The Saudi crown prince's visit to India and Pakistan comes during a flashpoint between the South Asian arch rivals. Riyadh maintains friendship with New Delhi, despite its long relationship with Pakistan's military.
Saudi Crown Prince Mohammed bin Salman arrived in India on Tuesday evening after spending two days in Pakistan. During the high-level summit, the Saudis pledged over $20 billion (€17.6 billion) in aid to Islamabad, and offered to help "de-escalate tension" with India.
On February 14, a suicide attack killed at least 44 Indian soldiers in India-administered Kashmir. The militant group Jaish-e-Mohammed allegedly ordered that attack. India has blamed Pakistan for the attack, and accuses Islamabad of sheltering militants. Pakistan denies being involved in the attack and has said it would take action if India provided evidence that Pakistanis were responsible.
The Afghan government and NATO have made similar complaints, accusing Pakistan of allowing cross-border attacks and providing militants with safe-havens. Islamabad consistently denies these allegations.
Besides persistent security issues, Pakistan's economy is also in disarray. Saudi Arabia is ready to provide assistance, and it marks another chapter in a complicated history that blends together money, militarism and sectarian violence.
For months, Pakistan's new government, led by Prime Minister Imran Khan, has been in talks with the International Monetary Fund (IMF) for a bail-out package.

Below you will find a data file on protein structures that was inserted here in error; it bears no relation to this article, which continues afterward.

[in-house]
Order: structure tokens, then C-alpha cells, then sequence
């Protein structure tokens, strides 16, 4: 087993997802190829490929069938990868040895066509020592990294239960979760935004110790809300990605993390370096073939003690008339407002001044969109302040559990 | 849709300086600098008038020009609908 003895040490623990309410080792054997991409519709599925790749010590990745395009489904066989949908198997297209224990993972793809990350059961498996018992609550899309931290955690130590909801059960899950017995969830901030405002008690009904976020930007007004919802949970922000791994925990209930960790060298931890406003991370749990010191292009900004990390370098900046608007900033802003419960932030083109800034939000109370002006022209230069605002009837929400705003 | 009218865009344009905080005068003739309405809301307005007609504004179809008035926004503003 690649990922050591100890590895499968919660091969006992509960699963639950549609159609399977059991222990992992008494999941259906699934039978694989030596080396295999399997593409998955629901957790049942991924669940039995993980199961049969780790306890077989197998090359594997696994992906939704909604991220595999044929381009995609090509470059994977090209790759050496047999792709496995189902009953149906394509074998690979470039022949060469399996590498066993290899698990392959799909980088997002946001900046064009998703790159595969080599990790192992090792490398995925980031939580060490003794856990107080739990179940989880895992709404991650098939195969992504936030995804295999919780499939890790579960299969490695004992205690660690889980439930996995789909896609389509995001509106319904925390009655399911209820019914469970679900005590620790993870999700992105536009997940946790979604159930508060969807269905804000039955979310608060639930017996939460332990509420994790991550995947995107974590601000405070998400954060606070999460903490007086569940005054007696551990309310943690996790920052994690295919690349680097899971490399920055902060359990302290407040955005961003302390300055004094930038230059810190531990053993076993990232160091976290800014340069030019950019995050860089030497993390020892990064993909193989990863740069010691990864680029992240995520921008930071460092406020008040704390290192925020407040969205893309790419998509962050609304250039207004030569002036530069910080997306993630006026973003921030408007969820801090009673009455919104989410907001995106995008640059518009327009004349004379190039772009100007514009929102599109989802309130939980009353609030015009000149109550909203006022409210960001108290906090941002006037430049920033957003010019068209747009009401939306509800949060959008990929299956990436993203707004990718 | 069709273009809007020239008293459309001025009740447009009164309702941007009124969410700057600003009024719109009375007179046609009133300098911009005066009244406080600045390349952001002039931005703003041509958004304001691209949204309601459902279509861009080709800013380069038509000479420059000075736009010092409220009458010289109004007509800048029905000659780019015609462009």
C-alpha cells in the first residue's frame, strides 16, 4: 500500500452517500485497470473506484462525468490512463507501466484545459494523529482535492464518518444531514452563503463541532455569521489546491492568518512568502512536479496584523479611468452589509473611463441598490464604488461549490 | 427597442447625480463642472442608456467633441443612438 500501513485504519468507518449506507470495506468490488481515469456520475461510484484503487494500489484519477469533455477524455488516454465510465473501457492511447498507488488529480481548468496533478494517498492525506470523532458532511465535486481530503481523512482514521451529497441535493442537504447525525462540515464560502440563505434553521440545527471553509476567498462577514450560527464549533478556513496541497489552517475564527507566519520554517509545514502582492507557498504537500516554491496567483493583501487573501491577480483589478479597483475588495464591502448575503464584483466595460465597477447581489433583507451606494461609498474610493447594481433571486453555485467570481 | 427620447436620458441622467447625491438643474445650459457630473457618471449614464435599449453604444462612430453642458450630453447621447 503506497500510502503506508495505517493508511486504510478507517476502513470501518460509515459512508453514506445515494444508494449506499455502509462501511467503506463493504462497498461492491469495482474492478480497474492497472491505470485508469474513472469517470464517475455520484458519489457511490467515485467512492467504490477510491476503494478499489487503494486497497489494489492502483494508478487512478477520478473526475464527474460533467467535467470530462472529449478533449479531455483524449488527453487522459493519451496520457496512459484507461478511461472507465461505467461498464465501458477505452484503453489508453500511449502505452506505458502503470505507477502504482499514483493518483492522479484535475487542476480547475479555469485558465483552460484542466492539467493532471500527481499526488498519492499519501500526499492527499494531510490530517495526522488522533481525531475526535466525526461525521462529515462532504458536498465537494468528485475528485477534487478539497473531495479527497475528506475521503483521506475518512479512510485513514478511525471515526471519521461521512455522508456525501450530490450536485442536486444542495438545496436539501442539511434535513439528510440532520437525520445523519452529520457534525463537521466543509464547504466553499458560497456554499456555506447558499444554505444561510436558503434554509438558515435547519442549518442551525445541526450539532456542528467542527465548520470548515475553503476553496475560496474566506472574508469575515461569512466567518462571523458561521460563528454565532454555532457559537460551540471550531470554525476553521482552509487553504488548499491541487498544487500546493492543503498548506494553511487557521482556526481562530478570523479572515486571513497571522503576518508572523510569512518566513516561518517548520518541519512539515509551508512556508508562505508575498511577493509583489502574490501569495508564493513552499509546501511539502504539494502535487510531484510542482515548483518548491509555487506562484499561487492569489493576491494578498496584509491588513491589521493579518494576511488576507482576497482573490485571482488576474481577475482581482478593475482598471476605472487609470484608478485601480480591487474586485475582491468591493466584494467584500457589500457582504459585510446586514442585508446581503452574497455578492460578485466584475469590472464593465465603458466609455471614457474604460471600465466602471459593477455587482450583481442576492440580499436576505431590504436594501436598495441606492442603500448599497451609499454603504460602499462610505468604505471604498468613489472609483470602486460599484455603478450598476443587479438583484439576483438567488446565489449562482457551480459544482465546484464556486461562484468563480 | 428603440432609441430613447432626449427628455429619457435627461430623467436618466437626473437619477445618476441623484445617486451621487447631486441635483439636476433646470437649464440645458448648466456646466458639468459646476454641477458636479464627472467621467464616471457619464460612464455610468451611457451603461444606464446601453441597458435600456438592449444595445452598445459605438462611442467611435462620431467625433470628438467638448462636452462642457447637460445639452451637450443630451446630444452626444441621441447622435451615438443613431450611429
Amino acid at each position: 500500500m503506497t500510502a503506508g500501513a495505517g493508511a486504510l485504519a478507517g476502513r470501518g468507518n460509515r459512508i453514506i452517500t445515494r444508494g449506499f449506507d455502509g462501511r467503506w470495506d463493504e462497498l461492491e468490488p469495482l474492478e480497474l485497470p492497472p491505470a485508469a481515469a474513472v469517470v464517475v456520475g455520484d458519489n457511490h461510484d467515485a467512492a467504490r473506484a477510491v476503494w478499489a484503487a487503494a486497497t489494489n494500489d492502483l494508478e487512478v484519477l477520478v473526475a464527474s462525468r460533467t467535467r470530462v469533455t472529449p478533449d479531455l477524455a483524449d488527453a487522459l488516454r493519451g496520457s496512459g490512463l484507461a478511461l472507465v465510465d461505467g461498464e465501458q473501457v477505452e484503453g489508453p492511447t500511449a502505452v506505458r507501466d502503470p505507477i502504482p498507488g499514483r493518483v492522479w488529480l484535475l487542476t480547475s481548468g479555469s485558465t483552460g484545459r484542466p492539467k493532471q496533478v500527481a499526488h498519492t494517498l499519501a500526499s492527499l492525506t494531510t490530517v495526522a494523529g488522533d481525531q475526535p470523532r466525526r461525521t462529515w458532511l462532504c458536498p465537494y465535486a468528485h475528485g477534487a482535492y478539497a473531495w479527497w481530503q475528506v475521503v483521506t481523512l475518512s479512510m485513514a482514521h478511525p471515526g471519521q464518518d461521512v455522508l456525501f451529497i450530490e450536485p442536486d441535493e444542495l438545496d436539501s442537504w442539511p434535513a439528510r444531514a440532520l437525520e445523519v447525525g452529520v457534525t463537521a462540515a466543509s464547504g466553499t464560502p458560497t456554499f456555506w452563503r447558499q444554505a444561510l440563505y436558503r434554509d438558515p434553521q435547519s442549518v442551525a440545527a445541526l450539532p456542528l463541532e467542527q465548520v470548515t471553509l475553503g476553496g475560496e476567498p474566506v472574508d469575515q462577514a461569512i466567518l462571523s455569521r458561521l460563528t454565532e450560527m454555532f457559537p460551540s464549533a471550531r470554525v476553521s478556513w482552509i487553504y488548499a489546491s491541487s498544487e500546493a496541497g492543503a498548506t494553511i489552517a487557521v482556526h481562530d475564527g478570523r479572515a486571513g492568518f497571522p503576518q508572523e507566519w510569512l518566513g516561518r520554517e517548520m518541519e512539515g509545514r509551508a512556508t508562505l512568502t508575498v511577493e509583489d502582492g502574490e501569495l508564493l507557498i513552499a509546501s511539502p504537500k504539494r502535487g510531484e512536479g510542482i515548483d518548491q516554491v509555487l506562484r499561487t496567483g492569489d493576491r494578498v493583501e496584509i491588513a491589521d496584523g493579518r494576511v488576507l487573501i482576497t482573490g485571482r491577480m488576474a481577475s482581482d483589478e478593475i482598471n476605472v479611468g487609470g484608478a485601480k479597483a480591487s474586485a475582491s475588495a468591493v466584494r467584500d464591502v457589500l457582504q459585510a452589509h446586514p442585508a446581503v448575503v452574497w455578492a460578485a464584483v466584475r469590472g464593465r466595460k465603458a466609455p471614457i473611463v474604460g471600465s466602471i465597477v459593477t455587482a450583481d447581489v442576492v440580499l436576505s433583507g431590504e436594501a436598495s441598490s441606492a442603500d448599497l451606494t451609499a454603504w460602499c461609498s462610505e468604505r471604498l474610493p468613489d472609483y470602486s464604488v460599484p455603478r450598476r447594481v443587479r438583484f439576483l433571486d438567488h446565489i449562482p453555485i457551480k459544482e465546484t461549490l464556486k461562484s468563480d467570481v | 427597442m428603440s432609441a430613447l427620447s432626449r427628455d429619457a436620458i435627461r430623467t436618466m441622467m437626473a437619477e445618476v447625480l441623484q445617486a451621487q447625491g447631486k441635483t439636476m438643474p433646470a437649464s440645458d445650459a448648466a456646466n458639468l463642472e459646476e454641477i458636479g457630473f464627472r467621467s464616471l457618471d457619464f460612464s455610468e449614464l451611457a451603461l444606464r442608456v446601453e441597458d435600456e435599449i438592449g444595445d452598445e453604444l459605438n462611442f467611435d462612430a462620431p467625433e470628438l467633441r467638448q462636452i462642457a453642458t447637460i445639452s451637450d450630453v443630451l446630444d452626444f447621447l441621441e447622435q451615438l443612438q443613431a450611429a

But Pakistan's economic instability means that any lending would come along with tough structural reforms, including unpopular measures like deregulation, job cuts, slashing subsidies and tax reform.
Khan's new government is keen to avoid these kind of painful decisions. To strengthen its hand in negotiations with the IMF, it has sought help from friendly Gulf countries – and Saudi Arabia was the first to step up.
In recent months, Saudi Arabia, along with the United Arab Emirates, have helped support Pakistan's economy by pledging billions of dollars in loans and investment. It's not the first time Riyadh has come to Islamabad's rescue. The relationship goes back decades.
Despite close ties with Islamabad, Riyadh gives New Delhi a great deal of importance. Saudi Arabia is already India's main supplier of crude oil, and ties are being extended beyond energy to build a strategic partnership, India's Foreign Ministry said last week. Bilateral trade is already worth $28 billion (€24.6 billion).
India is hoping for an investment in its National Investment and Infrastructure Fund to build ports and highways. "Trade and investment, defense and security, including counterterrorism, and renewable energy," are all on the agenda for the talks on Wednesday, the ministry said.
Saudi Aramco's investments in Indian refineries, including plans for a project to build a $44-billion (€48.7 billion) facility, are also expected to be discussed.
Old friends in Riyadh
When Pakistan embarked on its secret nuclear weapons program in the early 1970s under the Prime Minister Zulfiqar Ali Bhutto, Saudi Arabia was one of its most trusted supporters.
Riyadh has repeatedly bailed out Pakistan with grants, investments and deferred oil payments. However, the House of Saud and the Pakistani military are the real players sustaining the alliance. In return for financial support, the Pakistani army protects Islamic holy sites and effectively secures the Saudi royal family and its interests.